Do the calculation on the database by switching to a database that supports GeoIP.
Do the calculation on the database: you're using MySQL, so the following stored procedure should help
CREATE FUNCTION distance (latA double, lonA double, latB double, LonB double)
RETURNS double DETERMINISTIC
SET @RlatA = radians(latA);
SET @RlonA = radians(lonA);
SET @RlatB = radians(latB);
SET @RlonB = radians(LonB);
SET @deltaLat = @RlatA - @RlatB;
SET @deltaLon = @RlonA - @RlonB;
SET @d = SIN(@deltaLat/2) * SIN(@deltaLat/2) +
COS(@RlatA) * COS(@RlatB) * SIN(@deltaLon/2)*SIN(@deltaLon/2);
RETURN 2 * ASIN(SQRT(@d)) * 6371.01;
If you have an index on latitude and longitude in your database, you can reduce the number of calculations that need to be calculated by working out an initial bounding box in PHP ($minLat, $maxLat, $minLong and $maxLong), and limiting the rows to a subset of your entries based on that (WHERE latitude BETWEEN $minLat AND $maxLat AND longitude BETWEEN $minLong AND $maxLong). Then MySQL only needs to execute the distance calculation for that subset of rows.
FURTHER EDIT (as an explanation for the previous edit)
If you're simply using the SQL statement provided by Jonathon (or a stored procedure to calculate the distance) then SQL still has to look through every record in your database, and to calculate the distance for every record in your database before it can decide whether to return that row or discard it.
Because the calculation is relatively slow to execute, it would be better if you could reduce the set of rows that need to be calculated, eliminating rows that will clearly fall outside of the required distance, so that we're only executing the expensive calculation for a smaller number of rows.
If you consider that what you're doing is basically drawing a circle on a map, centred on your initial point, and with a radius of distance; then the formula simply identifies which rows fall within that circle... but it still has to checking every single row.
Using a bounding box is like drawing a square on the map first with the left, right, top and bottom edges at the appropriate distance from our centre point. Our circle will then be drawn within that box, with the Northmost, Eastmost, Southmost and Westmost points on the circle touching the borders of the box. Some rows will fall outside that box, so SQL doesn't even bother trying to calculate the distance for those rows. It only calculates the distance for those rows that fall within the bounding box to see if they fall within the circle as well.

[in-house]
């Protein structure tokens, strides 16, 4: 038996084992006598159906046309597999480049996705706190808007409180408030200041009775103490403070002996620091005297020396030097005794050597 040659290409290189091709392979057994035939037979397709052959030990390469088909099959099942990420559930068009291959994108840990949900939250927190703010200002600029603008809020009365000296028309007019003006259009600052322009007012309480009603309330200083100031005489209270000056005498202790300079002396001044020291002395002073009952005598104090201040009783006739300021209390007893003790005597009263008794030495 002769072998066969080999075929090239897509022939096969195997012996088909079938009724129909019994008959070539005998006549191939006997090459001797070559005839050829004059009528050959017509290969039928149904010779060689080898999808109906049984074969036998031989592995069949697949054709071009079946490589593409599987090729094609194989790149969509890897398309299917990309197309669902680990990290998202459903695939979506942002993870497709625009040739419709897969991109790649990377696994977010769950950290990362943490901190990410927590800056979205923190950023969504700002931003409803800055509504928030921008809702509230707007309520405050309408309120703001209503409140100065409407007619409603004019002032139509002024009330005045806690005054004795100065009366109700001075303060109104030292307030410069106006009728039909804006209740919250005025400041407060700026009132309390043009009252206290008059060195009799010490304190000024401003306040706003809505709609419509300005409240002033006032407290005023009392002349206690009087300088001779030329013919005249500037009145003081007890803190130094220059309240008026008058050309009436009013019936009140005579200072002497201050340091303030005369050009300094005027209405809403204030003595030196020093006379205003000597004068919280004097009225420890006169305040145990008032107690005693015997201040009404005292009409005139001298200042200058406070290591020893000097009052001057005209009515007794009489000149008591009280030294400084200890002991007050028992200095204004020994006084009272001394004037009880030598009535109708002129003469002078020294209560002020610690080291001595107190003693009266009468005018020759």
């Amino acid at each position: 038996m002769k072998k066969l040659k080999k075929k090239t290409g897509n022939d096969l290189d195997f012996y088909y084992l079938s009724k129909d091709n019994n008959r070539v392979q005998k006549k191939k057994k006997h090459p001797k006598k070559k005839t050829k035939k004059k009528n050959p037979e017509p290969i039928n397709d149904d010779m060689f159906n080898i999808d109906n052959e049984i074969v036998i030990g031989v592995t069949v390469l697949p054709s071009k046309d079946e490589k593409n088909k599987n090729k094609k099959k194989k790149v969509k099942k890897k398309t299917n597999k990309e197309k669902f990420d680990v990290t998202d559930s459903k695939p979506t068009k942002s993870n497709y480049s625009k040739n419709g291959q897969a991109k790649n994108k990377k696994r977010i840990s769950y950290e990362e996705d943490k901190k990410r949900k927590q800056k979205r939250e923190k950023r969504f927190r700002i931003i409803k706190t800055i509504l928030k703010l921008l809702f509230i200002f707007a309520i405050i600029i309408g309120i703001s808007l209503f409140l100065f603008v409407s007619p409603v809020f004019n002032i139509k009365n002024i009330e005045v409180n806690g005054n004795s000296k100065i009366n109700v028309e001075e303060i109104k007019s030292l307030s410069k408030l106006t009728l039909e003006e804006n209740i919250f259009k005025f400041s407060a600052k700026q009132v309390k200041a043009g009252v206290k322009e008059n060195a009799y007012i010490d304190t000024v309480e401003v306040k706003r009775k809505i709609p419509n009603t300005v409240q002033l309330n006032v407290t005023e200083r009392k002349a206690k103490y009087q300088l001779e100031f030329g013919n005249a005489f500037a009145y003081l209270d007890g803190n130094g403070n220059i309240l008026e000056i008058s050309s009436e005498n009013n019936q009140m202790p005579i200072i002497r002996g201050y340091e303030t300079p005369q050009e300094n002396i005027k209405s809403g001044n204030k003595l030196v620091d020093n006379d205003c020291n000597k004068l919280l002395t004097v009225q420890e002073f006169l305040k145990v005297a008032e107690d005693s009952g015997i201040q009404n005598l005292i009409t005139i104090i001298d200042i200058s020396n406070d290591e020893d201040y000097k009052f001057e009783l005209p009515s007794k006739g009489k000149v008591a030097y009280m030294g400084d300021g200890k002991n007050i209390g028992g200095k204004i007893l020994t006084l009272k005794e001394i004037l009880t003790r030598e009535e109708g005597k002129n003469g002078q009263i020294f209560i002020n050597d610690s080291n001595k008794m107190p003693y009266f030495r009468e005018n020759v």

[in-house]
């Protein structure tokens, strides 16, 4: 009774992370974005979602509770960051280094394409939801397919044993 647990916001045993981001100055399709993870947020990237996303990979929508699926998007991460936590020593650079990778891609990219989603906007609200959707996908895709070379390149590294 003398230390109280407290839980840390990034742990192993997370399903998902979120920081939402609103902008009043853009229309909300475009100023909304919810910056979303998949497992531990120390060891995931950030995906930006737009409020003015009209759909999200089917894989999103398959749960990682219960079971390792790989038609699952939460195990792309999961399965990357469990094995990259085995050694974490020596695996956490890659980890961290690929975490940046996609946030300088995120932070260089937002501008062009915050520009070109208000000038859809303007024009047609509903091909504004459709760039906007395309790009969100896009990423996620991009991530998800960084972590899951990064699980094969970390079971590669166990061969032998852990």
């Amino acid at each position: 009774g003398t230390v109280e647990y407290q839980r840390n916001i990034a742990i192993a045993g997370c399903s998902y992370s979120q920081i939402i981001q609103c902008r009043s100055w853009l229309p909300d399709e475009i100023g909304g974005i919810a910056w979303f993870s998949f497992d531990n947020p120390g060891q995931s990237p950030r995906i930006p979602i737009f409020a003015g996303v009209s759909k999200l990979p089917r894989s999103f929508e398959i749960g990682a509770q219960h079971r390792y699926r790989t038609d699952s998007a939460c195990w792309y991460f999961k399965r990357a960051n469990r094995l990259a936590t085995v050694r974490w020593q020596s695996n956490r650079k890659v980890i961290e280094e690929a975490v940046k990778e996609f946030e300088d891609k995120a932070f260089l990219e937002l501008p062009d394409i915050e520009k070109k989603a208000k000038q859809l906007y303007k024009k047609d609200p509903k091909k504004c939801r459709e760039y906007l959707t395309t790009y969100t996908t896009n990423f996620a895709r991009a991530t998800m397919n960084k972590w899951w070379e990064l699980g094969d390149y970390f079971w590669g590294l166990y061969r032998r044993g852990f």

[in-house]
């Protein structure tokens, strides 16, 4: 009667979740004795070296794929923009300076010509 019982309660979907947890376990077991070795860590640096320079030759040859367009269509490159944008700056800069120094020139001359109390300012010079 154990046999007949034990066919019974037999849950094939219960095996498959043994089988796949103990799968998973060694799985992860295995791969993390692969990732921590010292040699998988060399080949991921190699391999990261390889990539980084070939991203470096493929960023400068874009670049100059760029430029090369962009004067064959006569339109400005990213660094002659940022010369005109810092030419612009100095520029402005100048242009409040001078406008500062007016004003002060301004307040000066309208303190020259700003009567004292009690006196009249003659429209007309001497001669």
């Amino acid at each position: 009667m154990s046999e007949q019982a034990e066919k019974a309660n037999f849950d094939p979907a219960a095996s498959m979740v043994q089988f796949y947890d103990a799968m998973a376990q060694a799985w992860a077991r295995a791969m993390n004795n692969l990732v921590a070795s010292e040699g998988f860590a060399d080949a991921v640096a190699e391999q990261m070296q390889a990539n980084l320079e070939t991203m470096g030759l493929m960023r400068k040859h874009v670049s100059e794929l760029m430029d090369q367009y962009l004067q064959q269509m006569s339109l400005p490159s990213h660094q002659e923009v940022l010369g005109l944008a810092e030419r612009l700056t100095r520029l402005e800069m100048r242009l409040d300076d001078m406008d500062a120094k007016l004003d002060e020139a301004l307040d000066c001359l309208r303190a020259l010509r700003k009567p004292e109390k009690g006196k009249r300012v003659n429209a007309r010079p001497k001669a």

Within PHP, we can use a very simple calculation that works out the minimum and maximum latitude and longitude based on our distance, then set those values in the WHERE clause of your SQL statement. This is effectively our box, and anything that falls outside of that is automatically discarded without any need to actually calculate its distance.
There's a good explanation of this (with PHP code) on the Movable Type website that should be essential reading for anybody planning to do any GeoPositioning work in PHP.
Thank you very much, I have two questions. 1 - whats a stored procedure? how would i implement that, and then use it? 2 - is this any more efficient or better than Jonathon's answer?
A "stored procedure" is basically a user-defined block of code stored within the database server itself. You can read about MySQL stored procedures at dev.mysql.com/doc/refman/5.1/en/stored-routines.html It basically does the same as Jonathon's code, but instead of all the math within your select statement, you simply reference the new function distance() in your select (passing in the appropriate arguments) as you might do with any of the MySQL built-in functions
Note, the 6371.01 is the radius multiplier in kilometers, change it to 3958 if you want the value in miles
ah right i understand, thats a really good idea thanks. :) I'll look into stored procedures. I really don't understand your edit! ha, I'm not sure whether that's because I don't understand how indexes work or because I just can't get my head around the concept. Could you shed a bit more light on it at all? Sorry to be thick, and if you don't have the time then don't worry at all. :)